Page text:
Indianapolis has been affiliated with the Pittsburgh Pirates since 2005. This long-running partnership was all the more obvious on this splendiferous Saturday, as the team suited up in yellow “Young Bucs” uniforms.
The Young Bucs assembled on the concourse for a pregame autograph session. The photo below features Chase De Jong, who recognized me as I was ambling by. Maybe one day he can be a Designated Eater.
Downtown ballparks have downtown backdrops. The Colts-loving Marriott, which opened in 2011, dominates this one. The dome of the capitol building can be seen poking out from behind a parking garage, in center field.
The left-field corner has a carnival-esque feel, as it features food, midway-style games and even a caricaturist (who was sadly not in attendance).
The Perry K. Generating Station and the Colts’ home of Lucas Oil Stadium loom beyond the first-base side. If you watch the game from the second-level Elements Club, you’ll also get a great view of trains passing by.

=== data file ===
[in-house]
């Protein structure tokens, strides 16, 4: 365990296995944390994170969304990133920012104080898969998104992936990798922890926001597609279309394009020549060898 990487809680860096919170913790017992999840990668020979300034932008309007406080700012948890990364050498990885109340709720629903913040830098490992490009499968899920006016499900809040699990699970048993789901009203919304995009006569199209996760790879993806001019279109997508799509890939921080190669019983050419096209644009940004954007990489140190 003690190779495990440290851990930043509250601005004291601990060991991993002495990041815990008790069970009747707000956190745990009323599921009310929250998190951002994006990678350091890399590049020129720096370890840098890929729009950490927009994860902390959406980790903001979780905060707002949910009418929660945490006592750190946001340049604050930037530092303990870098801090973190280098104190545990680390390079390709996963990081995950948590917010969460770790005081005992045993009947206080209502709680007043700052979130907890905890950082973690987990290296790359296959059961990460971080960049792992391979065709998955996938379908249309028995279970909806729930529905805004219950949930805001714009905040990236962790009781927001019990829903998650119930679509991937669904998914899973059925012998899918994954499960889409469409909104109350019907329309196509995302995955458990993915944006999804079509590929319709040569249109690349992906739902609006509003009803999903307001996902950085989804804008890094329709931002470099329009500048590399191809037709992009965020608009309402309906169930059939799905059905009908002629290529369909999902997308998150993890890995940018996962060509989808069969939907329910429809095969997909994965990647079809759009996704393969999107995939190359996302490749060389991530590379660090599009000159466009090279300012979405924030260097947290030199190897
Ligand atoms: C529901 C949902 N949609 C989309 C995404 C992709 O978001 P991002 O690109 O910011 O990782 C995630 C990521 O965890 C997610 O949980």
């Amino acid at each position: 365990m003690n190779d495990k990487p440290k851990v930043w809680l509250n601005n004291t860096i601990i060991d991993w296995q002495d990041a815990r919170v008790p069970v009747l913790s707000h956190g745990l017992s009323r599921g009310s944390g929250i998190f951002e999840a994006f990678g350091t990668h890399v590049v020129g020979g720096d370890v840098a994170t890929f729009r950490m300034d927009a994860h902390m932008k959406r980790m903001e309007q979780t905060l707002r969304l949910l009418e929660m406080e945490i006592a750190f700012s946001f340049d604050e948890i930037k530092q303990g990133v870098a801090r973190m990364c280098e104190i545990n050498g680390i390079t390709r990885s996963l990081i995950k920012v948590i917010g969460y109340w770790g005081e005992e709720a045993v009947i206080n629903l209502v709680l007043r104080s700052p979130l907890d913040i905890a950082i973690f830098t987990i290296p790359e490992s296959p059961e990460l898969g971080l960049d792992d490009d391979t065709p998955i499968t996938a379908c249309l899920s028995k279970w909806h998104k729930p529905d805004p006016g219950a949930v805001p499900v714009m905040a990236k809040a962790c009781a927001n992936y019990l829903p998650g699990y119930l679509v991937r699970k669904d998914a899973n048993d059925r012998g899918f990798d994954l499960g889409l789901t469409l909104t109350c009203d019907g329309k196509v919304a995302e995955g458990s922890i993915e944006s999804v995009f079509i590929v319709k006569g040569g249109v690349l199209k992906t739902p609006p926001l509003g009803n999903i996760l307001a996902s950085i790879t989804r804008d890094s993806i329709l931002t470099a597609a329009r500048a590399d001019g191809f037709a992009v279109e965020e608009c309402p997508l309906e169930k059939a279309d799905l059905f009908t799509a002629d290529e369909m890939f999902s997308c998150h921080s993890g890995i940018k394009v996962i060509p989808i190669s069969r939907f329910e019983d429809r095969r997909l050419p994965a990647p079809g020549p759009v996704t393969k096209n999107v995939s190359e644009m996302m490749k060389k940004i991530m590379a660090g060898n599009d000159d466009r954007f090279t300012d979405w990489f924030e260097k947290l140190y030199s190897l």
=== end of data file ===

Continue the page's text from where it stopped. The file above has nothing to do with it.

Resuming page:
The right-field concourse is home to a series of murals by local artist Koda Witsken, who completed each one during the course of a 2023 ballgame. The one on the right features a pair of franchise greats: Razor Shines (left) and Indians president Max Schumacher celebrating after dramatically winning the 1986 American Association Title.
Schumacher began working for the Indians in 1957, transitioning into a chairman emeritus role following the 2016 season. When the Indians win, which -- spoiler alert -- they would do on this evening, the Max Schumacher Victory Bell gets rung.